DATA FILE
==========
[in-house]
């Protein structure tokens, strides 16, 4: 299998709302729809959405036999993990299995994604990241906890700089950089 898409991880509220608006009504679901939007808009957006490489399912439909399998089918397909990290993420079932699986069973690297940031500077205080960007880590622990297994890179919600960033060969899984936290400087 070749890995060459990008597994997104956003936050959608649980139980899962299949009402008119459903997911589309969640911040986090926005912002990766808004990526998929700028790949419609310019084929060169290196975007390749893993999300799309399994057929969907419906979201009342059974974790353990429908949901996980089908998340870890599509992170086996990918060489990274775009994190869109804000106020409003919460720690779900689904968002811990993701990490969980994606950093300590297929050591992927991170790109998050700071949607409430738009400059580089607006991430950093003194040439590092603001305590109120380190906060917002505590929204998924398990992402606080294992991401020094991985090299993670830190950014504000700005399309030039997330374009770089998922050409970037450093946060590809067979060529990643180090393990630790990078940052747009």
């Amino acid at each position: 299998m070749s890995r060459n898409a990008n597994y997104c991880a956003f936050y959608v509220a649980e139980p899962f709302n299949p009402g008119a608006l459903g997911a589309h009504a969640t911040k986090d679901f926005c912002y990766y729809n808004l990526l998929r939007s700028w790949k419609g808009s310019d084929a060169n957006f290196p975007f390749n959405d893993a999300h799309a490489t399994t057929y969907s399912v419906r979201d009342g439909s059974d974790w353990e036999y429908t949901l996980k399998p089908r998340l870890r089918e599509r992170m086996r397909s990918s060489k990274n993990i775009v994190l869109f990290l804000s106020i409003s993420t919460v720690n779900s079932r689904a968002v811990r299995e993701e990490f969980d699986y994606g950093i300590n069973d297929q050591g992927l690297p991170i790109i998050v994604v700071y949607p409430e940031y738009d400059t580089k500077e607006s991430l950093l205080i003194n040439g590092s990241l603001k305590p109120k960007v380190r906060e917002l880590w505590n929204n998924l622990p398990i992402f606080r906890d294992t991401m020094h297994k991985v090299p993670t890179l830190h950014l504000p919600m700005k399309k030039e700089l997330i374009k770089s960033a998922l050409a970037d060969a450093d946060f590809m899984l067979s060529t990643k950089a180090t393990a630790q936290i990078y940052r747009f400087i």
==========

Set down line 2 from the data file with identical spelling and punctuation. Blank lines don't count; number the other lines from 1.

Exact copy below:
């Protein structure tokens, strides 16, 4: 299998709302729809959405036999993990299995994604990241906890700089950089 898409991880509220608006009504679901939007808009957006490489399912439909399998089918397909990290993420079932699986069973690297940031500077205080960007880590622990297994890179919600960033060969899984936290400087 070749890995060459990008597994997104956003936050959608649980139980899962299949009402008119459903997911589309969640911040986090926005912002990766808004990526998929700028790949419609310019084929060169290196975007390749893993999300799309399994057929969907419906979201009342059974974790353990429908949901996980089908998340870890599509992170086996990918060489990274775009994190869109804000106020409003919460720690779900689904968002811990993701990490969980994606950093300590297929050591992927991170790109998050700071949607409430738009400059580089607006991430950093003194040439590092603001305590109120380190906060917002505590929204998924398990992402606080294992991401020094991985090299993670830190950014504000700005399309030039997330374009770089998922050409970037450093946060590809067979060529990643180090393990630790990078940052747009």